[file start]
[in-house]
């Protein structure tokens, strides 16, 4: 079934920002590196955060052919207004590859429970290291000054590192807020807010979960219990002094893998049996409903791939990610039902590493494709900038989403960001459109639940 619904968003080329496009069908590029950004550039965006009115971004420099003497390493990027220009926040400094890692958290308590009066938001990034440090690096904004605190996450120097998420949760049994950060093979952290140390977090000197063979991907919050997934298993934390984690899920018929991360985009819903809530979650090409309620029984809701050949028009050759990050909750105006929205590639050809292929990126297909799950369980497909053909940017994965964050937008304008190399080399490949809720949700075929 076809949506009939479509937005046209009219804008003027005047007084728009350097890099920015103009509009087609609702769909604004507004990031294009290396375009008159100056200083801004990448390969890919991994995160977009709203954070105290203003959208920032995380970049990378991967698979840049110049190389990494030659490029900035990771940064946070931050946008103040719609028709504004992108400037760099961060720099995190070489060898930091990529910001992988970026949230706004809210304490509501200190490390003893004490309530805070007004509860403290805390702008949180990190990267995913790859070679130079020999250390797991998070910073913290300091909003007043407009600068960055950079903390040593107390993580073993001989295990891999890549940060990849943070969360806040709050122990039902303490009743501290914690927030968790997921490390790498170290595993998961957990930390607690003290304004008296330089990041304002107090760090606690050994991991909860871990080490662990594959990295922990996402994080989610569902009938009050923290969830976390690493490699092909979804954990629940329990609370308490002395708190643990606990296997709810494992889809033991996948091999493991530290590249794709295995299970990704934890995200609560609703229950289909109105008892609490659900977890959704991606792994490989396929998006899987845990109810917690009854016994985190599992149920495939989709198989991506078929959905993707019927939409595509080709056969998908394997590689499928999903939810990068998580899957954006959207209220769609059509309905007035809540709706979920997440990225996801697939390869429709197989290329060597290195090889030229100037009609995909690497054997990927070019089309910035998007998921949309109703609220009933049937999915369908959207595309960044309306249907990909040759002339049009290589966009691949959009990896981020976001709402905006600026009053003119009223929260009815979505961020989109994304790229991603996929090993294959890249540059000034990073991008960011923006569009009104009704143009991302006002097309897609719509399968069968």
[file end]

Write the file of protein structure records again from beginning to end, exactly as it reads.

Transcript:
[in-house]
């Protein structure tokens, strides 16, 4: 079934920002590196955060052919207004590859429970290291000054590192807020807010979960219990002094893998049996409903791939990610039902590493494709900038989403960001459109639940 619904968003080329496009069908590029950004550039965006009115971004420099003497390493990027220009926040400094890692958290308590009066938001990034440090690096904004605190996450120097998420949760049994950060093979952290140390977090000197063979991907919050997934298993934390984690899920018929991360985009819903809530979650090409309620029984809701050949028009050759990050909750105006929205590639050809292929990126297909799950369980497909053909940017994965964050937008304008190399080399490949809720949700075929 076809949506009939479509937005046209009219804008003027005047007084728009350097890099920015103009509009087609609702769909604004507004990031294009290396375009008159100056200083801004990448390969890919991994995160977009709203954070105290203003959208920032995380970049990378991967698979840049110049190389990494030659490029900035990771940064946070931050946008103040719609028709504004992108400037760099961060720099995190070489060898930091990529910001992988970026949230706004809210304490509501200190490390003893004490309530805070007004509860403290805390702008949180990190990267995913790859070679130079020999250390797991998070910073913290300091909003007043407009600068960055950079903390040593107390993580073993001989295990891999890549940060990849943070969360806040709050122990039902303490009743501290914690927030968790997921490390790498170290595993998961957990930390607690003290304004008296330089990041304002107090760090606690050994991991909860871990080490662990594959990295922990996402994080989610569902009938009050923290969830976390690493490699092909979804954990629940329990609370308490002395708190643990606990296997709810494992889809033991996948091999493991530290590249794709295995299970990704934890995200609560609703229950289909109105008892609490659900977890959704991606792994490989396929998006899987845990109810917690009854016994985190599992149920495939989709198989991506078929959905993707019927939409595509080709056969998908394997590689499928999903939810990068998580899957954006959207209220769609059509309905007035809540709706979920997440990225996801697939390869429709197989290329060597290195090889030229100037009609995909690497054997990927070019089309910035998007998921949309109703609220009933049937999915369908959207595309960044309306249907990909040759002339049009290589966009691949959009990896981020976001709402905006600026009053003119009223929260009815979505961020989109994304790229991603996929090993294959890249540059000034990073991008960011923006569009009104009704143009991302006002097309897609719509399968069968």